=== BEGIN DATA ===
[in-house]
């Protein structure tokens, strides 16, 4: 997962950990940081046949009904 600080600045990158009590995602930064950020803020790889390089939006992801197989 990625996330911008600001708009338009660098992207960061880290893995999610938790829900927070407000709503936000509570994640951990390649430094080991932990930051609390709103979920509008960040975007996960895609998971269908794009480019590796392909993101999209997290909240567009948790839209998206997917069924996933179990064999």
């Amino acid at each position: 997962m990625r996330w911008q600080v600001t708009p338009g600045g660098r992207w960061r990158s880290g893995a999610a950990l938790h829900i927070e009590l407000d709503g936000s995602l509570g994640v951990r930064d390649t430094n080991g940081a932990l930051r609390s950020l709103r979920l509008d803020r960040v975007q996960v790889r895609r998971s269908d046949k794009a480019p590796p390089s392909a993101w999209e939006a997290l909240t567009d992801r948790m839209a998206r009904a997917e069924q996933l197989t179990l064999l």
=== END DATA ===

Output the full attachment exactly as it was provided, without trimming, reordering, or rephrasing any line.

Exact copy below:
[in-house]
């Protein structure tokens, strides 16, 4: 997962950990940081046949009904 600080600045990158009590995602930064950020803020790889390089939006992801197989 990625996330911008600001708009338009660098992207960061880290893995999610938790829900927070407000709503936000509570994640951990390649430094080991932990930051609390709103979920509008960040975007996960895609998971269908794009480019590796392909993101999209997290909240567009948790839209998206997917069924996933179990064999």
């Amino acid at each position: 997962m990625r996330w911008q600080v600001t708009p338009g600045g660098r992207w960061r990158s880290g893995a999610a950990l938790h829900i927070e009590l407000d709503g936000s995602l509570g994640v951990r930064d390649t430094n080991g940081a932990l930051r609390s950020l709103r979920l509008d803020r960040v975007q996960v790889r895609r998971s269908d046949k794009a480019p590796p390089s392909a993101w999209e939006a997290l909240t567009d992801r948790m839209a998206r009904a997917e069924q996933l197989t179990l064999l």